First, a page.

Mental Illness: The Forecast Doesn’t Have to be Gloomy

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“Wear a jacket! It’s cold outside.” My mom could do something I couldn’t yet as a 10-year-old – pay attention to the environment, what conditions prevailed, and what the forecast was. It’s a lesson I’ve found applies to more than just the weather.

I am an attorney. I am also someone who has a mental illness. I have persistent depressive disorder, an illness featuring depressive episodes that aren’t as severe as major depressive episodes but last significantly longer, a minimum of two years.


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I often find myself trying to describe what it is like to live with depression. Often, I’ll compare depression with the weather. Typically, people modify their behavior based on the weather forecast each day, often without stopping to think about it. For example, at least in Minnesota, people tend to wear heavier coats during wintertime. Essentially, people mitigate the weather’s impact on their daily lives by altering their behavior based on what they expect the weather to be. Forecasts can be wrong, leaving people unprepared and exposed.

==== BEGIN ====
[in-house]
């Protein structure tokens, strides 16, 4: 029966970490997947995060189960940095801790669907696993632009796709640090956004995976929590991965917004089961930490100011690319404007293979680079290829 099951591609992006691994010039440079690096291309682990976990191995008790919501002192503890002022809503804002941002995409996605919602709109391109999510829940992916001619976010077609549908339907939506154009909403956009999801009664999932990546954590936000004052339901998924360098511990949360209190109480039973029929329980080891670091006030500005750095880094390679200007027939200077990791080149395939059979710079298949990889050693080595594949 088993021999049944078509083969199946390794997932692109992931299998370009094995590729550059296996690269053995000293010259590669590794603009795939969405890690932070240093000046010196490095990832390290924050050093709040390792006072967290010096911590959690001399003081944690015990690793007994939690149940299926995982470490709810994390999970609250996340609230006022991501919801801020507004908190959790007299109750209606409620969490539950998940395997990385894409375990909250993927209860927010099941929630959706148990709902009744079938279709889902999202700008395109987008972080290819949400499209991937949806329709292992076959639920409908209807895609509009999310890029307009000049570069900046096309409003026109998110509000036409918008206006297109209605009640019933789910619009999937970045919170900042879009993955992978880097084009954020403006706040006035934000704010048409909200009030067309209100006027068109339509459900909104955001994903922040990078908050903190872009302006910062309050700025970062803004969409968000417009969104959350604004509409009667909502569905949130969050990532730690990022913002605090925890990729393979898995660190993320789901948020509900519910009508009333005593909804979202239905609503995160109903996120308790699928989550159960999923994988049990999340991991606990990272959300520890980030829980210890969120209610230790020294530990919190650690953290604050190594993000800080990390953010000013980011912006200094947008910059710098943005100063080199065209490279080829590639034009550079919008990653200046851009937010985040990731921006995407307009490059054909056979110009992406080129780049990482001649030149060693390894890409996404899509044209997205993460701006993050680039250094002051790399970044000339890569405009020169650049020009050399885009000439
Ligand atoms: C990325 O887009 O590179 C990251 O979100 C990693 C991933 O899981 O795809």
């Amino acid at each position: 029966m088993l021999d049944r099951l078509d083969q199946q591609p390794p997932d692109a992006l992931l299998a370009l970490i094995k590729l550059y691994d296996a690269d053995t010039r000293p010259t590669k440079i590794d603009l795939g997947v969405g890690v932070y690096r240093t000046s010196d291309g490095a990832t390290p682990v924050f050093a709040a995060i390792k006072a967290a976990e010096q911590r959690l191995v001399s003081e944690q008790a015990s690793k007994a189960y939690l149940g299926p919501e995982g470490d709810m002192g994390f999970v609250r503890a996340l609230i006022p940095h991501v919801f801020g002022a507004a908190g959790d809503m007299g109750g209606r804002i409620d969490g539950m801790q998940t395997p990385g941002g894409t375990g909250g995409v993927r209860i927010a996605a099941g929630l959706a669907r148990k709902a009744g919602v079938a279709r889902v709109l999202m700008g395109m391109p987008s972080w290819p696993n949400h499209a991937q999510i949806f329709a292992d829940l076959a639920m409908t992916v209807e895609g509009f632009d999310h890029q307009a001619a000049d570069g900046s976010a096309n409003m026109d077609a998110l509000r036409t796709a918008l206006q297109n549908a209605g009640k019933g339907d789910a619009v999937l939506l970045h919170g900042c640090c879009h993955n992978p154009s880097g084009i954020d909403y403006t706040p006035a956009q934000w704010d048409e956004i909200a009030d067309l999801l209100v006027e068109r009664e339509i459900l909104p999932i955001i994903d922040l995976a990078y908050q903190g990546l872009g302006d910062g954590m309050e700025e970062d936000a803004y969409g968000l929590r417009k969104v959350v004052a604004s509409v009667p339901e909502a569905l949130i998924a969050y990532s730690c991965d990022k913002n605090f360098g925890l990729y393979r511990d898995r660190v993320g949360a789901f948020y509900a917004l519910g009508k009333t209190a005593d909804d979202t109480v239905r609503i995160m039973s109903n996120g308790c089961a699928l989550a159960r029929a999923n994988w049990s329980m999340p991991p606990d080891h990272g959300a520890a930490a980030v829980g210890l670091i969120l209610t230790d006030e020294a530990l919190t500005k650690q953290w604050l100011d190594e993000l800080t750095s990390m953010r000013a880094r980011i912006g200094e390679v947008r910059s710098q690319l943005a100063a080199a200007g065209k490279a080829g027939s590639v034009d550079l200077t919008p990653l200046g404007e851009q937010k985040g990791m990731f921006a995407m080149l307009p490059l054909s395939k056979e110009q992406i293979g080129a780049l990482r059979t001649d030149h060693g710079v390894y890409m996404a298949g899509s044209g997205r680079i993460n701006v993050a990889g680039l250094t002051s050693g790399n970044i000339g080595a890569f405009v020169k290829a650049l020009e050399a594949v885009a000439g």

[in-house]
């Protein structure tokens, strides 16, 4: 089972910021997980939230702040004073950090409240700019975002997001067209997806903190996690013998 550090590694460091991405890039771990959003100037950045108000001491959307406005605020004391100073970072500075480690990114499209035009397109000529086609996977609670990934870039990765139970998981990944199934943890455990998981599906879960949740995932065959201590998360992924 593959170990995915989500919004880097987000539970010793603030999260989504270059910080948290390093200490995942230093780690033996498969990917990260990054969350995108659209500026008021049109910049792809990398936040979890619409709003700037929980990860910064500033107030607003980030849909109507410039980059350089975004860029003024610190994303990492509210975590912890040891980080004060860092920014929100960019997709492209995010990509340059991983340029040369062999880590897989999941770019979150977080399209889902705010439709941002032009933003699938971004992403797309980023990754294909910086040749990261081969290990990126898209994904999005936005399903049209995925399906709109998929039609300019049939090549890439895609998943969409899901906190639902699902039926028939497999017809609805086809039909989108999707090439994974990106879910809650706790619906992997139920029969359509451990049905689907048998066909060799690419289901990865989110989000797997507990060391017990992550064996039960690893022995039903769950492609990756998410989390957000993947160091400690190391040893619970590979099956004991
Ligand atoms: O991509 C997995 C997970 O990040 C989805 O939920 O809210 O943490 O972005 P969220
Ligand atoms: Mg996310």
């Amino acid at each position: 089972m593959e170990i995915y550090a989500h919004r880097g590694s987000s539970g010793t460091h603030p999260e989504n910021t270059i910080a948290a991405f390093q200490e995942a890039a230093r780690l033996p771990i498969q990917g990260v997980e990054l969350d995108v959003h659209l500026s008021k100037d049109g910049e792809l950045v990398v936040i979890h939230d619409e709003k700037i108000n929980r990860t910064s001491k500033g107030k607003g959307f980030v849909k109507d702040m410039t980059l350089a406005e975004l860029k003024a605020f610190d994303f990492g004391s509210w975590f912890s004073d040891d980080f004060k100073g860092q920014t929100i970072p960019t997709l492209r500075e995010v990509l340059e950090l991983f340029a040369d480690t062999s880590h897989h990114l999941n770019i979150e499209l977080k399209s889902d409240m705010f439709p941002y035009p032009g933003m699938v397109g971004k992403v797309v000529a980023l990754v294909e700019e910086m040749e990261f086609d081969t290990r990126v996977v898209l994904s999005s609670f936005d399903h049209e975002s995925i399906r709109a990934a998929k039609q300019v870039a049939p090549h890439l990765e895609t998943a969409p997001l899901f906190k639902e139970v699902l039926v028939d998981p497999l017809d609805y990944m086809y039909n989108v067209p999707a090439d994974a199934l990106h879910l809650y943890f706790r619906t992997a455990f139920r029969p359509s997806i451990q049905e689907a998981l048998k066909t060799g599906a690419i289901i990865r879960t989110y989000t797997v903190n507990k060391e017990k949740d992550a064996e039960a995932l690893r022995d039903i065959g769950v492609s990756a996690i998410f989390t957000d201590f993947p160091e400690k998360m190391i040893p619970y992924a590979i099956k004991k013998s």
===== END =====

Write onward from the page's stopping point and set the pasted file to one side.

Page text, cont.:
Similarly, people with mental health concerns, including depression, learn to adapt their behavior to mitigate the effect their condition has on their daily lives. While these skills can be challenging to learn, once mastered, they can become habits. These habits become critical skills that help to ensure one’s ability to function daily.

Like the weather, daily life can be unpredictable. Forecasts can be wrong, leaving people unprepared and vulnerable. That is why it is so critical that we maintain the habits that mitigate the effects of mental illness on our lives.


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Self-care practices frequently incorporate many of these same skills, behaviors, and habits. Many people, supported by these practices and other resources, work within the legal profession, providing outstanding service to their clients and communities. 

I no longer need a reminder to “wear a jacket,” but I do appreciate the people in my life who support me by keeping an eye out for what storms may be on the horizon. After all, everyone needs a meteorologist.


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Bob Schuneman

Bob Schuneman, JD, MBA, is LCL’s outreach coordinator. Bob is a graduate of Mitchell Hamline School of Law and holds an MBA in marketing from the University of Saint Thomas. 

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